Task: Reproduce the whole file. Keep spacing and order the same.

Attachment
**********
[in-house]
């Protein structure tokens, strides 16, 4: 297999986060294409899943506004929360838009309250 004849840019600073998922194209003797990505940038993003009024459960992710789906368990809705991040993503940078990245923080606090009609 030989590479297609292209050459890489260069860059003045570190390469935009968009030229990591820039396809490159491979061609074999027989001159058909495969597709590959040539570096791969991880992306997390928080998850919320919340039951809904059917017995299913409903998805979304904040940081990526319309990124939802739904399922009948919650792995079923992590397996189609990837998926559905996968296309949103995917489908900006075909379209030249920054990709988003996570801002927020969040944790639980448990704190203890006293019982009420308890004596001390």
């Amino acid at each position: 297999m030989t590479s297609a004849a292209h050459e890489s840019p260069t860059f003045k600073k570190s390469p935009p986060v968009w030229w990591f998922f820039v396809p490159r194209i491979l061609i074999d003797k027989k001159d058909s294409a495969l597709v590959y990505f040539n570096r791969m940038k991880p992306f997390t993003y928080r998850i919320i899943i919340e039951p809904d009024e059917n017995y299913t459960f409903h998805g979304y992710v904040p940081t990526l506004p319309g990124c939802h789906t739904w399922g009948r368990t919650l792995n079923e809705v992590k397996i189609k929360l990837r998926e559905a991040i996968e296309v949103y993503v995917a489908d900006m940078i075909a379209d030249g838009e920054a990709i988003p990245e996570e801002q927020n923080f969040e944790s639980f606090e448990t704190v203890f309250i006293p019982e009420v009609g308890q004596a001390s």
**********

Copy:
[in-house]
């Protein structure tokens, strides 16, 4: 297999986060294409899943506004929360838009309250 004849840019600073998922194209003797990505940038993003009024459960992710789906368990809705991040993503940078990245923080606090009609 030989590479297609292209050459890489260069860059003045570190390469935009968009030229990591820039396809490159491979061609074999027989001159058909495969597709590959040539570096791969991880992306997390928080998850919320919340039951809904059917017995299913409903998805979304904040940081990526319309990124939802739904399922009948919650792995079923992590397996189609990837998926559905996968296309949103995917489908900006075909379209030249920054990709988003996570801002927020969040944790639980448990704190203890006293019982009420308890004596001390």
């Amino acid at each position: 297999m030989t590479s297609a004849a292209h050459e890489s840019p260069t860059f003045k600073k570190s390469p935009p986060v968009w030229w990591f998922f820039v396809p490159r194209i491979l061609i074999d003797k027989k001159d058909s294409a495969l597709v590959y990505f040539n570096r791969m940038k991880p992306f997390t993003y928080r998850i919320i899943i919340e039951p809904d009024e059917n017995y299913t459960f409903h998805g979304y992710v904040p940081t990526l506004p319309g990124c939802h789906t739904w399922g009948r368990t919650l792995n079923e809705v992590k397996i189609k929360l990837r998926e559905a991040i996968e296309v949103y993503v995917a489908d900006m940078i075909a379209d030249g838009e920054a990709i988003p990245e996570e801002q927020n923080f969040e944790s639980f606090e448990t704190v203890f309250i006293p019982e009420v009609g308890q004596a001390s």